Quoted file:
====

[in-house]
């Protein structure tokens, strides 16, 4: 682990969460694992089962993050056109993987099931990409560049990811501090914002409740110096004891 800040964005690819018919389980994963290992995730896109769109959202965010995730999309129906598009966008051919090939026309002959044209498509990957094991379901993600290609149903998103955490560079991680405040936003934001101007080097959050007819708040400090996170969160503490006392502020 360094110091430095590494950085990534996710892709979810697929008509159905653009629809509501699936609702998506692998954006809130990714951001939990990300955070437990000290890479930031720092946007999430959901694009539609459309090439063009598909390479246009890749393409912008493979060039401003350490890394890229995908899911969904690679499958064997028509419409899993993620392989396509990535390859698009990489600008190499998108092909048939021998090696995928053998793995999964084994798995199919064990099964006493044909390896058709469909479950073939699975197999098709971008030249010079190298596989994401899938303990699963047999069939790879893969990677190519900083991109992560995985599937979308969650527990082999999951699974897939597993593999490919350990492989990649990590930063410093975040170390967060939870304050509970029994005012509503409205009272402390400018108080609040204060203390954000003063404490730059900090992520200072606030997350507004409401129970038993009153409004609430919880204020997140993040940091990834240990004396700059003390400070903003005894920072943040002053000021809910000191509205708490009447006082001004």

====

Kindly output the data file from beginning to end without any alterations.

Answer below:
[in-house]
């Protein structure tokens, strides 16, 4: 682990969460694992089962993050056109993987099931990409560049990811501090914002409740110096004891 800040964005690819018919389980994963290992995730896109769109959202965010995730999309129906598009966008051919090939026309002959044209498509990957094991379901993600290609149903998103955490560079991680405040936003934001101007080097959050007819708040400090996170969160503490006392502020 360094110091430095590494950085990534996710892709979810697929008509159905653009629809509501699936609702998506692998954006809130990714951001939990990300955070437990000290890479930031720092946007999430959901694009539609459309090439063009598909390479246009890749393409912008493979060039401003350490890394890229995908899911969904690679499958064997028509419409899993993620392989396509990535390859698009990489600008190499998108092909048939021998090696995928053998793995999964084994798995199919064990099964006493044909390896058709469909479950073939699975197999098709971008030249010079190298596989994401899938303990699963047999069939790879893969990677190519900083991109992560995985599937979308969650527990082999999951699974897939597993593999490919350990492989990649990590930063410093975040170390967060939870304050509970029994005012509503409205009272402390400018108080609040204060203390954000003063404490730059900090992520200072606030997350507004409401129970038993009153409004609430919880204020997140993040940091990834240990004396700059003390400070903003005894920072943040002053000021809910000191509205708490009447006082001004």